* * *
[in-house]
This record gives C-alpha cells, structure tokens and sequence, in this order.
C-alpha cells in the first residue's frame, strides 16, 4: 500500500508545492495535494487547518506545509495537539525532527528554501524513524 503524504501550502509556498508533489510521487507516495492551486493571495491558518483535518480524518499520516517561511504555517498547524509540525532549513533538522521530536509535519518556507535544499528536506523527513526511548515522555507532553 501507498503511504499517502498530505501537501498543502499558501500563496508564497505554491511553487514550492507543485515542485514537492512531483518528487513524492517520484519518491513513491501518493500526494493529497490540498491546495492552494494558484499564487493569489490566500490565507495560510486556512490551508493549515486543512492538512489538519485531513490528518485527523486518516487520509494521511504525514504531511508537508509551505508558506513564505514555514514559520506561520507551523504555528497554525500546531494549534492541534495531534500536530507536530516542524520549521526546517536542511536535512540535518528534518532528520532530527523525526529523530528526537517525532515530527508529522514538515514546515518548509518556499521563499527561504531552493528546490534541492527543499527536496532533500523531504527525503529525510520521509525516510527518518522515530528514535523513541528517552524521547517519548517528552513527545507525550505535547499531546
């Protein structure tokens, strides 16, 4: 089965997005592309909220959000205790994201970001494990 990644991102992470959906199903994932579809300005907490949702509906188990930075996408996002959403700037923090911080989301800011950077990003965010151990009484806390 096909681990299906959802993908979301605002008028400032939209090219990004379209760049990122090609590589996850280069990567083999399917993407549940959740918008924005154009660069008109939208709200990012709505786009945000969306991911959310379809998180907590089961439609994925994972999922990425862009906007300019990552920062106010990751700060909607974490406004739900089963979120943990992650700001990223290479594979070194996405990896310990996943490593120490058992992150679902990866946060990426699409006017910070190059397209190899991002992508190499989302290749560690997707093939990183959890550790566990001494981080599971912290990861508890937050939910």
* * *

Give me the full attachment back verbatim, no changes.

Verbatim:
[in-house]
This record gives C-alpha cells, structure tokens and sequence, in this order.
C-alpha cells in the first residue's frame, strides 16, 4: 500500500508545492495535494487547518506545509495537539525532527528554501524513524 503524504501550502509556498508533489510521487507516495492551486493571495491558518483535518480524518499520516517561511504555517498547524509540525532549513533538522521530536509535519518556507535544499528536506523527513526511548515522555507532553 501507498503511504499517502498530505501537501498543502499558501500563496508564497505554491511553487514550492507543485515542485514537492512531483518528487513524492517520484519518491513513491501518493500526494493529497490540498491546495492552494494558484499564487493569489490566500490565507495560510486556512490551508493549515486543512492538512489538519485531513490528518485527523486518516487520509494521511504525514504531511508537508509551505508558506513564505514555514514559520506561520507551523504555528497554525500546531494549534492541534495531534500536530507536530516542524520549521526546517536542511536535512540535518528534518532528520532530527523525526529523530528526537517525532515530527508529522514538515514546515518548509518556499521563499527561504531552493528546490534541492527543499527536496532533500523531504527525503529525510520521509525516510527518518522515530528514535523513541528517552524521547517519548517528552513527545507525550505535547499531546
């Protein structure tokens, strides 16, 4: 089965997005592309909220959000205790994201970001494990 990644991102992470959906199903994932579809300005907490949702509906188990930075996408996002959403700037923090911080989301800011950077990003965010151990009484806390 096909681990299906959802993908979301605002008028400032939209090219990004379209760049990122090609590589996850280069990567083999399917993407549940959740918008924005154009660069008109939208709200990012709505786009945000969306991911959310379809998180907590089961439609994925994972999922990425862009906007300019990552920062106010990751700060909607974490406004739900089963979120943990992650700001990223290479594979070194996405990896310990996943490593120490058992992150679902990866946060990426699409006017910070190059397209190899991002992508190499989302290749560690997707093939990183959890550790566990001494981080599971912290990861508890937050939910």